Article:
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:D Howdy! I am curious as to how long it would normally take to reload a cap and ball revolver. Such as those used in the civil war. I presently do not have one of these pistols; however, I may some day as they seem to be inexpensive. I guess this is more of a civil war question, but I thought I might ask in this conference. Your views appreciated. Thanks!
 

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In the Civil War, both sides used paper cartridges for their revolvers.
This was a paper tube, filled, with powder, with the bullet glued to one end and the other end folded over or rolled to a point to keep the powder from falling out.
So, you simply had to place a paper cartridge in the chamber and ram it down. Then place a cap on each nipple.
Far faster than using a powder flask.
As the owner of five cap and ball revolvers, I'd guess that paper cartridges could be rammed into a chamber in 5 to 10 seconds each. So, you're looking at 30 seconds to 1 minute to reload.
Then, you have to place those itty-bitty caps on each nipple. I give that about 5 seconds per cap.
So, figure about a minute to 90 seconds to reload a cap and ball revolver during the heat of battle.
Some soldiers carried extra, pre-loaded cylinders. The empty cylinder could be removed quickly from the revolver and a fresh, loaded one substituted.
This was even faster but dangerous.
A capped cylinder loaded with powder and ball rolling around in your pocket is not a conducive to long life. A sharp blow from the cylinder hitting something else in your pocket, or your pocket striking an outside object, could fire a ball into your leg.
These were the days when anesthetic was new and antibiotics were unknown. What might be a minor wound today could be fatal back then, especially if it became infected.
Though the paper cartridges were faster than a powder flask, they were more fragile and susceptible to moisture.
I've heard that some soldiers preferred carrying a powder flask for this reason but I find that a bit hard to believe.
Colt, in particular, went to great pains to create packaging for its paper cartridges that was particularly sturdy and moisture resistant.
Colt would take a small rectangular block of wood, slightly larger than the diameter of the cartridge. A line of five or six holes (depending on the caliber and model of the revolver) were bored along one edge, but not all the way through.
Then the block was split lengthwise, creating two halves with half-holes, much like a bullet mould.
The block was placed back together, the paper cartridges placed in the holes, then a length of string run around the long edge of the block. The block was then wrapped in heavily-waxed paper, leaving the tail of the string exposed.
In use, you pulled the string around the edge of the block, tearing the waxed paper as wel. This "split" the block again, exposing the cartridges for easy handling.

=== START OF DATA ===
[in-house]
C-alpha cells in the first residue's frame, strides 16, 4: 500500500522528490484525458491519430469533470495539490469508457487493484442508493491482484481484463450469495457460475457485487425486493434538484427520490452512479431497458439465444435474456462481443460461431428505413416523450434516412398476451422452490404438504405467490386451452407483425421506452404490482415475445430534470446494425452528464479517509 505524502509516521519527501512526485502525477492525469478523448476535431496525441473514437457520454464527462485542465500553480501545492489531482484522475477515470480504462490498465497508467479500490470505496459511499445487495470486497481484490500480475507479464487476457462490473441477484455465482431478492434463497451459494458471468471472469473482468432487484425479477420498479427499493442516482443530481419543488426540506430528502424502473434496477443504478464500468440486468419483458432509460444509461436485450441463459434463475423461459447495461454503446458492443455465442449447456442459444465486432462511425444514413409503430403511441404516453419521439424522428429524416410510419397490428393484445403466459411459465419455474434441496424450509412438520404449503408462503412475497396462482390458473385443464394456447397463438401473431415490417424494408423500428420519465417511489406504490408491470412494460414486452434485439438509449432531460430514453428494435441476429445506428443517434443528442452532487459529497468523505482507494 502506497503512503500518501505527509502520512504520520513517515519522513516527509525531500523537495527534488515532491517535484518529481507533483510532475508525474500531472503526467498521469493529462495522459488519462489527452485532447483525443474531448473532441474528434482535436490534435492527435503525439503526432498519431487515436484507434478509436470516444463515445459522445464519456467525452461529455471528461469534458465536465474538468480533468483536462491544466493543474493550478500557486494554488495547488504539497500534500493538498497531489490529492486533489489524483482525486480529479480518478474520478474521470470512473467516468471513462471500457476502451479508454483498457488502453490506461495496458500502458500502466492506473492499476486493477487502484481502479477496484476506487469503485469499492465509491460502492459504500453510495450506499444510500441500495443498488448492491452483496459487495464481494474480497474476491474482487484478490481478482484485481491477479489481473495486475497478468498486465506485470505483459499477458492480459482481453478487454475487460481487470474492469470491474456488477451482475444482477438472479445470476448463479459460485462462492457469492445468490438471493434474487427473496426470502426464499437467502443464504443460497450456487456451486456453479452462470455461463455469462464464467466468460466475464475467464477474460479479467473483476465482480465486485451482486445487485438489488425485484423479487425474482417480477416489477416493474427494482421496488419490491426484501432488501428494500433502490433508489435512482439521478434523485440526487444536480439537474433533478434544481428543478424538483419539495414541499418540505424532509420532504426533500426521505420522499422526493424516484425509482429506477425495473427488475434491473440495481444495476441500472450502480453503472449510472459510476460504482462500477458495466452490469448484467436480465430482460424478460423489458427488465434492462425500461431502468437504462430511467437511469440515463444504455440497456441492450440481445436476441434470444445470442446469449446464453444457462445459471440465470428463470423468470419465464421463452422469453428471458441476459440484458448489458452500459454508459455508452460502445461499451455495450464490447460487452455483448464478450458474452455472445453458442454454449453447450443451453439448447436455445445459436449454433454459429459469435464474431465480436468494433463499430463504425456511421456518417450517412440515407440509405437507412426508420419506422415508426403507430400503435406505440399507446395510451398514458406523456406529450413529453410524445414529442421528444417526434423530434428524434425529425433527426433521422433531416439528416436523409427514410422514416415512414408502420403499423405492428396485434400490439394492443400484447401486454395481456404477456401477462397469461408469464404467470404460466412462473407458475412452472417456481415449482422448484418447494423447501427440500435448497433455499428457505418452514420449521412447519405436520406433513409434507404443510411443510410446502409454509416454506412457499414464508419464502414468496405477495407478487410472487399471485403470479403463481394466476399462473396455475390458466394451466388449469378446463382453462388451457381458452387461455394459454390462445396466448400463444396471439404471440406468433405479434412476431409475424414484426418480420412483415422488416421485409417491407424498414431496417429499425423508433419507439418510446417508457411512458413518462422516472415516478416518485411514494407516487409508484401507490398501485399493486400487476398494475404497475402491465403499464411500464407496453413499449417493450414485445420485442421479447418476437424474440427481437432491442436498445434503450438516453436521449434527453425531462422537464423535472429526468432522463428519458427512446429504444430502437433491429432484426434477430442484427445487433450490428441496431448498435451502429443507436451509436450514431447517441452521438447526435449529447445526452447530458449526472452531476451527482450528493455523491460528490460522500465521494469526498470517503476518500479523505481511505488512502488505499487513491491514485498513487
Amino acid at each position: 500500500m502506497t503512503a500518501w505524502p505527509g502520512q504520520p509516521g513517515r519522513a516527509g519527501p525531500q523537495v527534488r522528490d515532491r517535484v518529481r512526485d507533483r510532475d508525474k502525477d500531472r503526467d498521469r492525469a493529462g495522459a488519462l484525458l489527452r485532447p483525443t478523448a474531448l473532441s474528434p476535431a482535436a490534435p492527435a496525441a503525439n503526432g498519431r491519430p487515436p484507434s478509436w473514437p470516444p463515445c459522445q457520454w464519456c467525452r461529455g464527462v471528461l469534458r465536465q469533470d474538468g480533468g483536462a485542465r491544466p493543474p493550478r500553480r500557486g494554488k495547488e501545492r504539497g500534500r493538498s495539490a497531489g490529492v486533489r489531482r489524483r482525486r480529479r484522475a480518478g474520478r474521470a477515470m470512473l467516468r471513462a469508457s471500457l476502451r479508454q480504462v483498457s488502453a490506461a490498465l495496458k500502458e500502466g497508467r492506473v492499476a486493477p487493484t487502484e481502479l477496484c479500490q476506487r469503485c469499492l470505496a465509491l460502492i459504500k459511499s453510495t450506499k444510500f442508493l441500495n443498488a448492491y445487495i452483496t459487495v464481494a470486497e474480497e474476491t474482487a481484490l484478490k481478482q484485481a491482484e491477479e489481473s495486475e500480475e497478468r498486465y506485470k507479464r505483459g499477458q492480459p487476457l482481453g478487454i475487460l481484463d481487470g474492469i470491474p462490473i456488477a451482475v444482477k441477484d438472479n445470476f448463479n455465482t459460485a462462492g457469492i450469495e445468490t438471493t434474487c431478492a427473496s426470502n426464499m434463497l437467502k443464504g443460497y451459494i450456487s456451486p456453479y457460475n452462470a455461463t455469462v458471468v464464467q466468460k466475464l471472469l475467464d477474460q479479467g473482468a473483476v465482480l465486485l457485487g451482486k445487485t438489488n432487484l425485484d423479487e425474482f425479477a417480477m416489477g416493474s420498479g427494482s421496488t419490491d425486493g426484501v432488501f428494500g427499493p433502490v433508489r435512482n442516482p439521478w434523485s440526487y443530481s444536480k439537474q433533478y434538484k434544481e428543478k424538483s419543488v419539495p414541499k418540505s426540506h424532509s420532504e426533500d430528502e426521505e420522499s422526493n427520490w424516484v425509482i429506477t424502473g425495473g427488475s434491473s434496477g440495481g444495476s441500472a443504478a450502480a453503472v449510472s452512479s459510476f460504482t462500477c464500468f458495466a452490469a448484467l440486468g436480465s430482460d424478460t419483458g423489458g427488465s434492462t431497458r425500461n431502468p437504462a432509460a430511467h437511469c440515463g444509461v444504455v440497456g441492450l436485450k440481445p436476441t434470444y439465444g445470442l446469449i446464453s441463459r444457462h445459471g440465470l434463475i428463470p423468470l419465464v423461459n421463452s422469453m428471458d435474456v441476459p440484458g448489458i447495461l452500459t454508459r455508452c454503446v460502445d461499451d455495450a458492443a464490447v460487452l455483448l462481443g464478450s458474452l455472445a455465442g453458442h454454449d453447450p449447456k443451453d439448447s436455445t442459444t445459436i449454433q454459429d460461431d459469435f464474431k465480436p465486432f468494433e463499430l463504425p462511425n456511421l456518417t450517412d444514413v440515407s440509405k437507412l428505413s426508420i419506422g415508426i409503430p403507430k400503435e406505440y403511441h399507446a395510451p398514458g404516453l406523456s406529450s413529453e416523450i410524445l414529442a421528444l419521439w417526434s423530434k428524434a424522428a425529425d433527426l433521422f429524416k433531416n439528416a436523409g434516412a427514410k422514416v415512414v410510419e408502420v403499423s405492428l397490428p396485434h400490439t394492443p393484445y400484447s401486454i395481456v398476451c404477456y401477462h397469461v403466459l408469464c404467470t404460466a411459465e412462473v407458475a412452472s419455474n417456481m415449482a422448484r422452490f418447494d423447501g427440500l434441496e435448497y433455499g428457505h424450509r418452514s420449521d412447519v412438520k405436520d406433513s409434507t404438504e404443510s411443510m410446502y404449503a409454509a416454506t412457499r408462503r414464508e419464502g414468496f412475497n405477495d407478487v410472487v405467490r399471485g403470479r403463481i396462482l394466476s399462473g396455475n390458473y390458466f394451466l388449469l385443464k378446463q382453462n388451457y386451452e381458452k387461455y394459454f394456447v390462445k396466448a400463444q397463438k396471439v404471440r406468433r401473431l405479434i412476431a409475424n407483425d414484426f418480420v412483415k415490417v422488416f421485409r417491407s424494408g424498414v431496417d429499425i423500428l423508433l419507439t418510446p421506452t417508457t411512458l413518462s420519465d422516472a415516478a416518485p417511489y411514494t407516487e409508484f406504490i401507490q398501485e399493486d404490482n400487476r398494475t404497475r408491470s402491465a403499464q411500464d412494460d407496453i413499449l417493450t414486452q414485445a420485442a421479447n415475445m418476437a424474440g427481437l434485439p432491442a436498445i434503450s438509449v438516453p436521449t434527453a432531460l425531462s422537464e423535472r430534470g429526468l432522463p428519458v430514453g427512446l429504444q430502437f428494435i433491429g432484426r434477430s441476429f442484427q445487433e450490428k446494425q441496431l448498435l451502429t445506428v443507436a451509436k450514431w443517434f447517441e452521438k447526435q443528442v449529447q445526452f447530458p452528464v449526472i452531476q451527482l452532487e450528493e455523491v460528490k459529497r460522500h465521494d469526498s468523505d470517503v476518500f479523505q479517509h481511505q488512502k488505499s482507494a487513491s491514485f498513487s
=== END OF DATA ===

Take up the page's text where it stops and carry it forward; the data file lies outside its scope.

I am uncertain how soldiers carried percussion caps for their revolvers. I can't imagine fiddling around with that small tin during the heat of battle. They must have carried the caps loose, in a tight-fitting pouch, on their belt for quick retrieval.
Colt also used stiff paper boxes to hold paper cartridges, wrapped in heavily-waxed paper.
Samuel Colt pioneered the use of paper cartridges in his revolvers. His first cartridges were made of tinfoil, not paper. He had to order the foil from Germany; American foil was not of sufficient quality.
For some reason, probably expense, he stopped using foil and went to nitrated paper cartridges.
 

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loading

There were cappers, inline and snail shaped available in the 1860's similar to what we have now, and recapping with the capper is a lot safer and easier than by hand. Never seen a "top Hat" capper for the rifles, though. One rifle solution tried was the Maynard tape primer built into some locks.
 

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The only capper I've ever seen that would work on a revolver was the old straight type. Nothing else would reach into the little recesses.
Incidentally, there IS (now) a straight-line capper for top-hat caps; it's made by Tedd Cash at http://www.tdcmfg.com. Check him out.
 

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Gateofeo's answer can explain two phenomona not well understood. One, a significant reason officers had orderlies who loaded their pistols for them, and why the LeMat has a cylinder pin that is a 20 gauge shotgun barrel, fired independently of the cylinder. It can be fired when the pistol is taken down.

The officer or owner of the pistol was defenseless while reloading, unless he carried a LeMat or a second, third, or forth pistol, which most of them did.
 

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loading

The in-line cappers are necessary if capping a Remington, which is really tight, unless one gets on the mill and reshapes the cap wells, but the snail type (which will hold a whole tin of caps) will load a Colt or Ruger with no problemo.
 
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